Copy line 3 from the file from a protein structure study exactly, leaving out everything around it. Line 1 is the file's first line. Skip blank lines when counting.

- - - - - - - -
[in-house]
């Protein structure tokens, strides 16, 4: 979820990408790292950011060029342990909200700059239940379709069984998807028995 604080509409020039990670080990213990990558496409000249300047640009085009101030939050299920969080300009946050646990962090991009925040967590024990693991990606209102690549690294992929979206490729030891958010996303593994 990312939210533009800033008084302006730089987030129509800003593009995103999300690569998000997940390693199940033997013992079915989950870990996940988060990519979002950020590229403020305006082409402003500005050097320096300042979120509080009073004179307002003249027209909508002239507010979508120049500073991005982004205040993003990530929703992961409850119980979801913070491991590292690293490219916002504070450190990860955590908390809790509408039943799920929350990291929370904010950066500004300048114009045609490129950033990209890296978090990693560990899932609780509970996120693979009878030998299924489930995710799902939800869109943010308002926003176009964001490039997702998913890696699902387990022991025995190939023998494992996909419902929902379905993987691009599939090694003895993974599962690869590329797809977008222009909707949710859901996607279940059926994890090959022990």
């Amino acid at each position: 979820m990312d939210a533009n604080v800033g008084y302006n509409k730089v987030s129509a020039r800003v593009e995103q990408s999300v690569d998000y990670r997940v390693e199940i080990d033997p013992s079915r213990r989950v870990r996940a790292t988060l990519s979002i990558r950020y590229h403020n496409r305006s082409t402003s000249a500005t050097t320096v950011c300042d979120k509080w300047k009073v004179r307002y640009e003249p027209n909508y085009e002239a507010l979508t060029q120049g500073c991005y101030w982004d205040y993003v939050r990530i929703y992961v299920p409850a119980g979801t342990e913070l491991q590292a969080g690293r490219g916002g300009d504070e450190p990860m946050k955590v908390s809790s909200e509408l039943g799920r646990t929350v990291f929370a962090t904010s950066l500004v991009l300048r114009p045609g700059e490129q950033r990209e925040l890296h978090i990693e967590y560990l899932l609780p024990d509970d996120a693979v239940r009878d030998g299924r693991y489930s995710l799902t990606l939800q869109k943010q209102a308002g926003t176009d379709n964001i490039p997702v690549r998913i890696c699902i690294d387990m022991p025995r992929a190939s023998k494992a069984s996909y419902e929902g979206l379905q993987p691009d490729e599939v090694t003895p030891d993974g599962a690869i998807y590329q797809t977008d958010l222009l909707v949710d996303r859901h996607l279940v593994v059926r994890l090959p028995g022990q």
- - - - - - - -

């Amino acid at each position: 979820m990312d939210a533009n604080v800033g008084y302006n509409k730089v987030s129509a020039r800003v593009e995103q990408s999300v690569d998000y990670r997940v390693e199940i080990d033997p013992s079915r213990r989950v870990r996940a790292t988060l990519s979002i990558r950020y590229h403020n496409r305006s082409t402003s000249a500005t050097t320096v950011c300042d979120k509080w300047k009073v004179r307002y640009e003249p027209n909508y085009e002239a507010l979508t060029q120049g500073c991005y101030w982004d205040y993003v939050r990530i929703y992961v299920p409850a119980g979801t342990e913070l491991q590292a969080g690293r490219g916002g300009d504070e450190p990860m946050k955590v908390s809790s909200e509408l039943g799920r646990t929350v990291f929370a962090t904010s950066l500004v991009l300048r114009p045609g700059e490129q950033r990209e925040l890296h978090i990693e967590y560990l899932l609780p024990d509970d996120a693979v239940r009878d030998g299924r693991y489930s995710l799902t990606l939800q869109k943010q209102a308002g926003t176009d379709n964001i490039p997702v690549r998913i890696c699902i690294d387990m022991p025995r992929a190939s023998k494992a069984s996909y419902e929902g979206l379905q993987p691009d490729e599939v090694t003895p030891d993974g599962a690869i998807y590329q797809t977008d958010l222009l909707v949710d996303r859901h996607l279940v593994v059926r994890l090959p028995g022990q």